My family and I escaped a Communist Dictatorship in the late 1980’s. This has very much shaped who I am today, and what I do.
I saw first hand a people group denied any personal rights under the political philosophy of Communism – which had grave economic, social, psychological and human right implications for the individual and for families.
Ultimately, the fall of Communism occurred in my country of birth through a revolution of the people uprising and assassinating their own Dictator.
I have a deep empathy and compassion therefore for the remaining people groups around the world living under cruel dictatorship regimes.
Cambodia was of course one of these countries.
Even after the cruel leadership of Pol Pot and the Khmer Rouge was toppled in Cambodia, Cambodia still does not enjoy freedom, peace and security.
Prime Minister Hun Sen – who is referred to as a dictator and an autocrat – has ruled the Cambodian people since 1985. throughout the last three decades, the Prime Minister has increasingly undermined fundamental human rights. The leader’s tenure has been characterised by electoral fraud and the brutal suppression of political opposition. For example, in 2011 Hun said that if anyone tried to hold a demonstration against his rule “I will beat all those dogs and put them in a cage.”
According to recent reports, the Prime Minister Hun Sen and his family are seen to be bleeding the country dry economically through corruption and an abuse of their power.
Investigators from the UK-based group Global Witness who trace corporate ownership – recently said they had uncovered numerous examples where companies linked to members of the Hun family managed to secure lucrative public contracts with capital of more than US$200m.
In some cases, these commercial deals through the abuse of power and the use of corruption have resulted in “devastating impacts for Cambodian citizens and the environment, including land grabs that have caused mass displacements and destitution among Cambodia’s rural poor” – the Global Witness says.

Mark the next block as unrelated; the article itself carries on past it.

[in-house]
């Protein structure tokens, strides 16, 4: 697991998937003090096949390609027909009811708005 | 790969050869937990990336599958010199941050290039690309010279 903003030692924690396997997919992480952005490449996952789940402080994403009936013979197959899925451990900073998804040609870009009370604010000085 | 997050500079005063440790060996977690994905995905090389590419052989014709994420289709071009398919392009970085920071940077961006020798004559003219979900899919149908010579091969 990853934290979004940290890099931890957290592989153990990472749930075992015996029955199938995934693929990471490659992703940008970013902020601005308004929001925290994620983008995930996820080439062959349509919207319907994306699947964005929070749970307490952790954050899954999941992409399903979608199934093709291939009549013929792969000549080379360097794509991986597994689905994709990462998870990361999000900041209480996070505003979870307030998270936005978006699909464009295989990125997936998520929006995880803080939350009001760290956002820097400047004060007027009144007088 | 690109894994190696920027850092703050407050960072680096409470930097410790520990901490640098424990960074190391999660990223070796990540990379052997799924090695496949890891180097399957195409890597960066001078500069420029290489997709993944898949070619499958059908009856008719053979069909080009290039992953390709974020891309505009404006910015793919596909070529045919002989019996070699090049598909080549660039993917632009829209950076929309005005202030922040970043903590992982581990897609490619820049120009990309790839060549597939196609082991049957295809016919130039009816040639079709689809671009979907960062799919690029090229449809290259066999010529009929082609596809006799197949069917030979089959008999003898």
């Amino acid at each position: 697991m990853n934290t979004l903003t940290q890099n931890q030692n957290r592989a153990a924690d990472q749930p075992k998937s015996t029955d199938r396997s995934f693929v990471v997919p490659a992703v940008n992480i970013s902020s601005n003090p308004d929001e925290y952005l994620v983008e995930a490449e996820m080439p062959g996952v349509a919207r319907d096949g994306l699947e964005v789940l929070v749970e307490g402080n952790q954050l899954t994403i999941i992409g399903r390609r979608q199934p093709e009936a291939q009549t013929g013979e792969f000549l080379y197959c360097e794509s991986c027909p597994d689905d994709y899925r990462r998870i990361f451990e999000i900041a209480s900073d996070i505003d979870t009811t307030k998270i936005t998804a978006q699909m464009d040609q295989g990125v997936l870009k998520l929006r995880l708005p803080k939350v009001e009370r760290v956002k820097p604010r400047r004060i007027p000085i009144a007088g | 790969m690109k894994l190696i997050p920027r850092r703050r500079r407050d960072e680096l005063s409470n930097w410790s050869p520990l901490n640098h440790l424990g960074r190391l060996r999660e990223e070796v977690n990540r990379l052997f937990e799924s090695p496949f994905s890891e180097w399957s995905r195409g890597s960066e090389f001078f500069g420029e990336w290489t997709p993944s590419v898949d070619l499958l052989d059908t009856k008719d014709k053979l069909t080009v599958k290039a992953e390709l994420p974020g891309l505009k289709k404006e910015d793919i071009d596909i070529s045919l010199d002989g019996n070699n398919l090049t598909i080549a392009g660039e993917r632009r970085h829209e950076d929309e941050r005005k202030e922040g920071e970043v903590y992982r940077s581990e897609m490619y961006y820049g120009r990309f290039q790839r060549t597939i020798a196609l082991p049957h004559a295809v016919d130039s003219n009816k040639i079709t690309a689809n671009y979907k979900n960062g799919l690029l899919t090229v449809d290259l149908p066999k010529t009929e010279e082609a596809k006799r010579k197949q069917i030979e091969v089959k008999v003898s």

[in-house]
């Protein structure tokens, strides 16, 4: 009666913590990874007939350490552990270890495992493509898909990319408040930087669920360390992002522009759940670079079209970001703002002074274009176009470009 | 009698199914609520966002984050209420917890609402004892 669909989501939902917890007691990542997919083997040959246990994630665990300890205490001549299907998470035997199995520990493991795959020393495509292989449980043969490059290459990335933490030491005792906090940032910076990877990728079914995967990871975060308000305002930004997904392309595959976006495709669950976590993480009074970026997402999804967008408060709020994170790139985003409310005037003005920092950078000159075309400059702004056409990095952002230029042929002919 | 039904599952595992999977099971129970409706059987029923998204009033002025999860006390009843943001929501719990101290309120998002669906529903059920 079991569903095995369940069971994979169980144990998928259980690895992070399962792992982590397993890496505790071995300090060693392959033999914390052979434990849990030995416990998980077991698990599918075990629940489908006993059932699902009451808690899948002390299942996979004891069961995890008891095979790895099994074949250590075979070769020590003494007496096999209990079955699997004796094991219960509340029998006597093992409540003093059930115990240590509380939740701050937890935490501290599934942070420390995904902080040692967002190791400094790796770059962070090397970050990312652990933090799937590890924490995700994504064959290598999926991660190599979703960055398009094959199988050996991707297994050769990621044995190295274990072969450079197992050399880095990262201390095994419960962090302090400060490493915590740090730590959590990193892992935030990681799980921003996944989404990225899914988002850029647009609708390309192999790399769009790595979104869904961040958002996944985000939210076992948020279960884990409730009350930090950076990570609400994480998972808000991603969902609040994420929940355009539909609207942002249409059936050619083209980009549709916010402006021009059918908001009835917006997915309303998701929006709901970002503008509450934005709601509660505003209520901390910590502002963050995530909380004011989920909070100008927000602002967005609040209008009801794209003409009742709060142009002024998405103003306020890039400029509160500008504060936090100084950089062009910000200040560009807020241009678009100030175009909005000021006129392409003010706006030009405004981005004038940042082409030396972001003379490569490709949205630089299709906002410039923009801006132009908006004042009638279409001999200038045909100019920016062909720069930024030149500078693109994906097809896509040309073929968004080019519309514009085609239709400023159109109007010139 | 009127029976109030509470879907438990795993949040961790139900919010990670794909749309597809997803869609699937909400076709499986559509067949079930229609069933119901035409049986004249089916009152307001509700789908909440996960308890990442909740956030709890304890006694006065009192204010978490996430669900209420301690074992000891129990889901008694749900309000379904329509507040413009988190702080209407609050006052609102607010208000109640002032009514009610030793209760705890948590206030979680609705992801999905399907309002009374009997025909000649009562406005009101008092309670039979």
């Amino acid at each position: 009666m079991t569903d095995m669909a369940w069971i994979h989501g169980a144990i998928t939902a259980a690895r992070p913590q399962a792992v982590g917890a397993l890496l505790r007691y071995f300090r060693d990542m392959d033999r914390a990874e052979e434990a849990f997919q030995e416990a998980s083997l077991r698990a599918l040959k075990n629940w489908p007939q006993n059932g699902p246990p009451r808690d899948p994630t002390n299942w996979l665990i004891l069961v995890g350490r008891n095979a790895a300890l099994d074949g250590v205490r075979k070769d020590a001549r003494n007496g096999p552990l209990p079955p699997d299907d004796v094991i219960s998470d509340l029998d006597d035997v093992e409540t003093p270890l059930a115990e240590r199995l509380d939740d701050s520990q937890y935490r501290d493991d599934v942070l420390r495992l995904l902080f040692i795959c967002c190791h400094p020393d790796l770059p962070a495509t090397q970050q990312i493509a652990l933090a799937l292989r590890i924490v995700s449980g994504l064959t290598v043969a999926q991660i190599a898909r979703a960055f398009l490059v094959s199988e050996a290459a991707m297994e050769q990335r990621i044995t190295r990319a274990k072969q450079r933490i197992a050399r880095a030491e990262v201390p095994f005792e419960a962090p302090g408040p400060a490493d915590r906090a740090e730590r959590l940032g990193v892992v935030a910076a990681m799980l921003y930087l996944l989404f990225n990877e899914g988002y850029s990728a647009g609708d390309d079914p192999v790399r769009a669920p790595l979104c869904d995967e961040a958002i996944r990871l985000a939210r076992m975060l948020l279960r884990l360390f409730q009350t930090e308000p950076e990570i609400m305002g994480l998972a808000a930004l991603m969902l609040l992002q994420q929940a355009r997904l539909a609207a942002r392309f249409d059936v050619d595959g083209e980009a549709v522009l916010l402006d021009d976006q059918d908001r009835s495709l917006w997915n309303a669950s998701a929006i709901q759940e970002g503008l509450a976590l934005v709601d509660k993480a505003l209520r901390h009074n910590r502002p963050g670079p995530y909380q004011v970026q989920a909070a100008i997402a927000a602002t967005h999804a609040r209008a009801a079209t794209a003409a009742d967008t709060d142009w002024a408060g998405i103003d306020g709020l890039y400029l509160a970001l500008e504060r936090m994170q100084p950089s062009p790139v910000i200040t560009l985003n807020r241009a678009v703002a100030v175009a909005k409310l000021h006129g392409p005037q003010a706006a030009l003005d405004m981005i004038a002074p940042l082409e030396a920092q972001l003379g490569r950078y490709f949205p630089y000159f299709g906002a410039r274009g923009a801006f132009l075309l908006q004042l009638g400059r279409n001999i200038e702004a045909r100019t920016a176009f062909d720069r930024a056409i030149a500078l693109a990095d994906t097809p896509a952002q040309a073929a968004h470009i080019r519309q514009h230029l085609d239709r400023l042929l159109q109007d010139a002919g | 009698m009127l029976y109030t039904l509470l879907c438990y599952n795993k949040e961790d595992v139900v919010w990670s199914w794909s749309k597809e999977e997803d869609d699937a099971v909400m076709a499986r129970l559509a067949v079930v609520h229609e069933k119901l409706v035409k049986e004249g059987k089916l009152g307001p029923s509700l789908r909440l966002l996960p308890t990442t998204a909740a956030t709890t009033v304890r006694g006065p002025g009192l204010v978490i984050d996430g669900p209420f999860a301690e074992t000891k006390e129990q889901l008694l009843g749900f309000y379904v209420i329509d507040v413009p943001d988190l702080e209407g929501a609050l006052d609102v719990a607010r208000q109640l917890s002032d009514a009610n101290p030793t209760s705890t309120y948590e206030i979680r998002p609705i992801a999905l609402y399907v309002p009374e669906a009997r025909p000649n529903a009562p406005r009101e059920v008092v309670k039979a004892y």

Hun Sen’s son-in-law Sok Puthyvuth, the CEO of the Soma Group is linked to urban land grabbing, Global Witness says – threatening to displace approximately 165 households without providing compensation.
Despite overall economic growth, six million Cambodians – that’s 40% of the population, still live below or close to the poverty line.
In 2015, Cambodia ranked 150th out of 168 countries in Transparency International’s Corruption Perceptions Index, the lowest score in south-east Asia.
Not only is the Cambodian Government steeped in corruption and the instigators of mass human rights abuses of their own people, they are not cooperating with International Courts in relation to giving evidence of the Pol Pot Khmer Rouge era.
Numerous public statements by Cambodian officials and the publication of previously confidential court materials revealed numerous instances of government non-cooperation with the United Nations-assisted Extraordinary Chambers in the Courts of Cambodia (ECCC), set up to prosecute those most responsible for crimes committed by the Khmer Rouge from 1975-79.
Another devastating fact of Cambodia is their overwhelming dependence and abuse of Humanitarian Aid projects run by foreigners within their country.
Cambodia boasts the most NGO’s and Aid organisations in any country in the world.
This flood of Western money continues to enable inept governments, corruption to thrive, and a community who has become so dependent on Aid and humanitarian contributions – it does not know how to function without it!
There are various human rights organisations in Cambodia trying to help the local Khmer people – but they are up against not only criminal enterprise, but resistance and arbitrary arrest from the Government itself!
Of great concern is the Prime Minister’s targeted attack on NGO’s and Humanitarian Aid workers in Cambodia.